How various pronunciations of “pretty” before an adjective indicates differnt meanings?
The confusion may be because you speak about different “pronunciation”. To most people that means that you use different sounds, or accent different syllables. But these things do not change, no matter how you are using the word. What DOES change is how much you EMPHASIZE the word in a sentence.
1) “Pretty” can be used as an adjective, meaning “attractive, beautiful”, as when someone says “She’s a pretty girl.”
It can ALSO be used as an adverb, in combination with an adjective. In this case it means “fairly, moderately, to a reasonable degree”. It does NOT mean the same thing as “very”.
And example would be “I’m pretty hungry” meaning “I am fairly hungry.”
(This is not the same as saying “I am pretty and hungry”. In this sentence “pretty” and “hungry” would both be adjectives.)
2) But the example you give is of the adverb, not the adjective use. And the adverb and adjective are pronounced exactly the same way.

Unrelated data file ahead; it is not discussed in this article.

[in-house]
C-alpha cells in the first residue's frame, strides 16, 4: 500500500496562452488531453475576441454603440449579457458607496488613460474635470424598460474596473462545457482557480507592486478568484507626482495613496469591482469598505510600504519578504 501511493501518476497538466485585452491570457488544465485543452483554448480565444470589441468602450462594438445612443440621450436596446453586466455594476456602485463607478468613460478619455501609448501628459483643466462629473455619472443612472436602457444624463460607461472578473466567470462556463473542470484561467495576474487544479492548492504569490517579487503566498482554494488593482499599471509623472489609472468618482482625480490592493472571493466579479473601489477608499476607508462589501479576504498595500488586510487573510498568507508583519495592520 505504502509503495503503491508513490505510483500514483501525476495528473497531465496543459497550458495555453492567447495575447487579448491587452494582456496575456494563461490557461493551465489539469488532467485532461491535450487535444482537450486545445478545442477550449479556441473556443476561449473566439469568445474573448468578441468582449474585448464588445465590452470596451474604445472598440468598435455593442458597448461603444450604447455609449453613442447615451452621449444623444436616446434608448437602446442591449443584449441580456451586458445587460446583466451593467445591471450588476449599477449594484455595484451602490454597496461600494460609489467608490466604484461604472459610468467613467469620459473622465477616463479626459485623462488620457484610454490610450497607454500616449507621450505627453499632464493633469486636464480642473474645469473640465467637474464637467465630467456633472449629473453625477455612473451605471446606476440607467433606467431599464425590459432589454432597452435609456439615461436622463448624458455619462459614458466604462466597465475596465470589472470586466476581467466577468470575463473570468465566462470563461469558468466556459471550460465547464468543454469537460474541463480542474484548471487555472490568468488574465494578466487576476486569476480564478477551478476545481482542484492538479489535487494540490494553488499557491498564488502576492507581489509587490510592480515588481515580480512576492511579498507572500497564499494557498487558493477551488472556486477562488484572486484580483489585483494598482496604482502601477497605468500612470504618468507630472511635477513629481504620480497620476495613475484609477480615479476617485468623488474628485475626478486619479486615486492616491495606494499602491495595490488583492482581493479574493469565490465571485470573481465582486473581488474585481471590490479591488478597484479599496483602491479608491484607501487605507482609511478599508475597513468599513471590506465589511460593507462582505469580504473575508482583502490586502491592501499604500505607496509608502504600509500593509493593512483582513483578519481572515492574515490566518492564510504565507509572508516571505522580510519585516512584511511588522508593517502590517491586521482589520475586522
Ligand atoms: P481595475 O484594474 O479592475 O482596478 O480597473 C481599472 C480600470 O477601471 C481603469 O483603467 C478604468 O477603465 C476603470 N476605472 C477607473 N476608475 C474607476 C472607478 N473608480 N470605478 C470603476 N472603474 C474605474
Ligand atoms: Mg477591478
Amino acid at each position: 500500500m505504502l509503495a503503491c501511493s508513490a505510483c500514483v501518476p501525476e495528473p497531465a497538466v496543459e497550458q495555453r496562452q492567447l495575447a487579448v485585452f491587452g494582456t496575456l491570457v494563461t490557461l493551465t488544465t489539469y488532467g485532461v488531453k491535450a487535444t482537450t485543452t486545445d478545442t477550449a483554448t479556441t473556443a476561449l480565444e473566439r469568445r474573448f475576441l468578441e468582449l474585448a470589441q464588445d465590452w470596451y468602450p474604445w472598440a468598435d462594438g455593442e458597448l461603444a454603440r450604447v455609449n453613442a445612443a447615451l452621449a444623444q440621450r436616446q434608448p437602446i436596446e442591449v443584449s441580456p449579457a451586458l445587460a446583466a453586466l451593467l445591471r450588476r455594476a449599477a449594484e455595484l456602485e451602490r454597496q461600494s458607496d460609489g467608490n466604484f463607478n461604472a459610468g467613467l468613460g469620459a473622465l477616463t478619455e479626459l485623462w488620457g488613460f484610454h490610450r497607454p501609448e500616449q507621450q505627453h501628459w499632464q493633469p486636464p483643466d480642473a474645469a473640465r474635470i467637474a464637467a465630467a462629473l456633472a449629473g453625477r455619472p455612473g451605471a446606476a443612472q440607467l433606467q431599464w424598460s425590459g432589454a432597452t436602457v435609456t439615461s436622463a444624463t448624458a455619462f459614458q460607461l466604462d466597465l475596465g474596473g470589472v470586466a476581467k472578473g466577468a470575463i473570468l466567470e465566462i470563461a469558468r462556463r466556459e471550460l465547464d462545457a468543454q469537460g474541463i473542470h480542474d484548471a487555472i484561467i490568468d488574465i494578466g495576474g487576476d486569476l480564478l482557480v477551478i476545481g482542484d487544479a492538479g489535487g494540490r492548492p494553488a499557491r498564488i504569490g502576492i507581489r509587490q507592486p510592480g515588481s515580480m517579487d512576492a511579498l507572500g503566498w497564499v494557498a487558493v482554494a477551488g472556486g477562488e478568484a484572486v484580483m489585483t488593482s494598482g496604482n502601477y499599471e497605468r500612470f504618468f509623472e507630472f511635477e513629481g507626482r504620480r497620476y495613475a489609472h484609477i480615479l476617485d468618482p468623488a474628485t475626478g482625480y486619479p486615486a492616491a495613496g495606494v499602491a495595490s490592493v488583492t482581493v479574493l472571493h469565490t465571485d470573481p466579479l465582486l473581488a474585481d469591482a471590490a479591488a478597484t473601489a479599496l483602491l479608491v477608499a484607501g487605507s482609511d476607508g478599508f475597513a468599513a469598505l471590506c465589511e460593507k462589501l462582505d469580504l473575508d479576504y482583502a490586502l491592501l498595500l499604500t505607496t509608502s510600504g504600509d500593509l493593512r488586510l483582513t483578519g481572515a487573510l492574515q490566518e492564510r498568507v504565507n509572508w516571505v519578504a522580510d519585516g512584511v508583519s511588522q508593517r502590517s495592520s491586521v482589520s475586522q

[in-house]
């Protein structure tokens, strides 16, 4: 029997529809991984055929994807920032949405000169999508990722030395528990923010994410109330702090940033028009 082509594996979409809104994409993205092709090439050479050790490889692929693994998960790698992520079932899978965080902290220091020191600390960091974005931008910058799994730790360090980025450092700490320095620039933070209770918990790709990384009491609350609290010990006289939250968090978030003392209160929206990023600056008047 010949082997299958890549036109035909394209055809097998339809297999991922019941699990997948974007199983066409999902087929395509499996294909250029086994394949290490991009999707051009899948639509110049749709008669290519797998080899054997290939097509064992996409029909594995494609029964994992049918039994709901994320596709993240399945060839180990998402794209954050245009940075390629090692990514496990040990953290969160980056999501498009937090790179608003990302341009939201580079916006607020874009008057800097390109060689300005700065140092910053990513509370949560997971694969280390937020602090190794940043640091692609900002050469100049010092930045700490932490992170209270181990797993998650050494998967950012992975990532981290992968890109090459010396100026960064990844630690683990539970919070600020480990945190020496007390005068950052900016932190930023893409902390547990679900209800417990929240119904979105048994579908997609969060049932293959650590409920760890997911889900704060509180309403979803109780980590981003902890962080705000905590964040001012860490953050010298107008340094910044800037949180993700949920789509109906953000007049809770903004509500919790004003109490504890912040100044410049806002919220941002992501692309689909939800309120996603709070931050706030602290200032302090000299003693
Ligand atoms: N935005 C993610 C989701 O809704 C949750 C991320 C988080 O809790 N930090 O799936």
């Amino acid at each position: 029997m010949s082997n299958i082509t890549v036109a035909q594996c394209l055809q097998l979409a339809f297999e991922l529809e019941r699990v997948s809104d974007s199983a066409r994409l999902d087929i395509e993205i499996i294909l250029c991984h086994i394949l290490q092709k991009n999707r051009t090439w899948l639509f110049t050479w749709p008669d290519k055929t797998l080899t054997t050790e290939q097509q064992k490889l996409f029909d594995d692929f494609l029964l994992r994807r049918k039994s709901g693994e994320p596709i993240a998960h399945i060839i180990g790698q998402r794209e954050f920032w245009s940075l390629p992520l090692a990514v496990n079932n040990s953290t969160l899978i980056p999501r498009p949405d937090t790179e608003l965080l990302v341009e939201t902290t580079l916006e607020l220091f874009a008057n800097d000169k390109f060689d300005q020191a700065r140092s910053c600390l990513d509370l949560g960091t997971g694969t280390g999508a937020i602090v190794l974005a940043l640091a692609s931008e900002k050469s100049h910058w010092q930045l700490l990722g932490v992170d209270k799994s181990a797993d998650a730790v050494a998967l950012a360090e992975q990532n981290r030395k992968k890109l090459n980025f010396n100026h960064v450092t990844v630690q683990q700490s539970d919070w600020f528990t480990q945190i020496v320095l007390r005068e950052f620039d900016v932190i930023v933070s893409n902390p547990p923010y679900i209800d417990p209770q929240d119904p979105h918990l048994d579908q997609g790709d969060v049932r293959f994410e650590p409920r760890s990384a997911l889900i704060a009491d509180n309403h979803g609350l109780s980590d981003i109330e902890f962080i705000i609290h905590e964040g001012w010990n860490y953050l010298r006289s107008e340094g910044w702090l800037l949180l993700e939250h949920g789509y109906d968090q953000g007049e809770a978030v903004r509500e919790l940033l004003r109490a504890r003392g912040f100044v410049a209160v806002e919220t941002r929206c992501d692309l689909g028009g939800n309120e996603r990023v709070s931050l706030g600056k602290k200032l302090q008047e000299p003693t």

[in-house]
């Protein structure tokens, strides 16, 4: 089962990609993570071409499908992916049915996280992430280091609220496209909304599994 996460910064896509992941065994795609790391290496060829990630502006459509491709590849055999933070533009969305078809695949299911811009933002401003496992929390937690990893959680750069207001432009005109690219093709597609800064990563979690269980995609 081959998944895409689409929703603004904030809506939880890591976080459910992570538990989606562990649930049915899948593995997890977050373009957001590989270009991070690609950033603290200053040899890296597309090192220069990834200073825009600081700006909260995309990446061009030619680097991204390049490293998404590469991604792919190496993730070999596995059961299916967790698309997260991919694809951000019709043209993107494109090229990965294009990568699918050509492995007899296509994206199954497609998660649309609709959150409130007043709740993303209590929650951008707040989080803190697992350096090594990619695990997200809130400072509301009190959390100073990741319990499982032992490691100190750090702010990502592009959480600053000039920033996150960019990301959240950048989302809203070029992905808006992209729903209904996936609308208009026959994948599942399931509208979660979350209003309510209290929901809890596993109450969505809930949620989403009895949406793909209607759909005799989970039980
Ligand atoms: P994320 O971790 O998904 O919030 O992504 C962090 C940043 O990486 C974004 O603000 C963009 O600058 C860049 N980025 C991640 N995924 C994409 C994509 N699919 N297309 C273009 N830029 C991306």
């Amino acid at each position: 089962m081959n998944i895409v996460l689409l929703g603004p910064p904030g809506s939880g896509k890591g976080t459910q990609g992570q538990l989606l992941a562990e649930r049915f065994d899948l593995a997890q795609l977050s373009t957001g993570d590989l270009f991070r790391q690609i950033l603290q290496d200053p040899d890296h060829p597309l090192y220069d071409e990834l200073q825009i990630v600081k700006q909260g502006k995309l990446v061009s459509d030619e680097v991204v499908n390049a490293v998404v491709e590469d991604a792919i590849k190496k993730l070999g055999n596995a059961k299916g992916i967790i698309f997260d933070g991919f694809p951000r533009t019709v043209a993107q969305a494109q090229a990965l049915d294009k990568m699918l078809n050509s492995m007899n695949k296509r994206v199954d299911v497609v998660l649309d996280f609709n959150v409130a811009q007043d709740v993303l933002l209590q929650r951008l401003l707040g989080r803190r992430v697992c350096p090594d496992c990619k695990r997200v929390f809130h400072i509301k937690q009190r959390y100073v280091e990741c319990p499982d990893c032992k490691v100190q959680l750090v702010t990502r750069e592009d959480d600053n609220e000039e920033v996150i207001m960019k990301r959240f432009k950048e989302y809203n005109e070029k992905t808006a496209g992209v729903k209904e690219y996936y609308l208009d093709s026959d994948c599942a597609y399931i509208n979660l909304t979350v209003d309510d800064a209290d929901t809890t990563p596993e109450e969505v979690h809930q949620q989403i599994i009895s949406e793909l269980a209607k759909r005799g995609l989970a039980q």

So perhaps the book is referring to how putting a special EMPHASIS on the adverb when you speak can change the meaning of the sentence slightly.
Normally when you use “pretty” as an adverb, the main emphasis is on the adjective that follows. So, ifsomeone says “It was a pretty good day” they are being positive. The idea is that they are satisfied with how good it was, perhaps even surprised at how it was better than they expected.
But sometimes a person will strongly emphasize the word “pretty”, saying “Well, it was PRETTY good day.” In that case, the person is emphasizing that it was only “fairly good” INSTEAD of “very good”. They are suggesting that the day could have been better, and maybe they are complaining, suggesting that they think it SHOULD have been better.
So, this EMPHASIZED use of “pretty” makes what you are saying with the adjective WEAKER not stronger.
Very was used and it seemed extreme, so pretty replaced it, as so many words do, to be less worrisome. A very long trek would a pretty long trek. Must not offend delicate sensibilities.
We cannot possibly say true what we mean in this day and age. No, we must make things seem safe and happy. Ergo, bastardisation of words to make people feel safe and happy.
its uses are two
she is a pretty girl
we are pretty late
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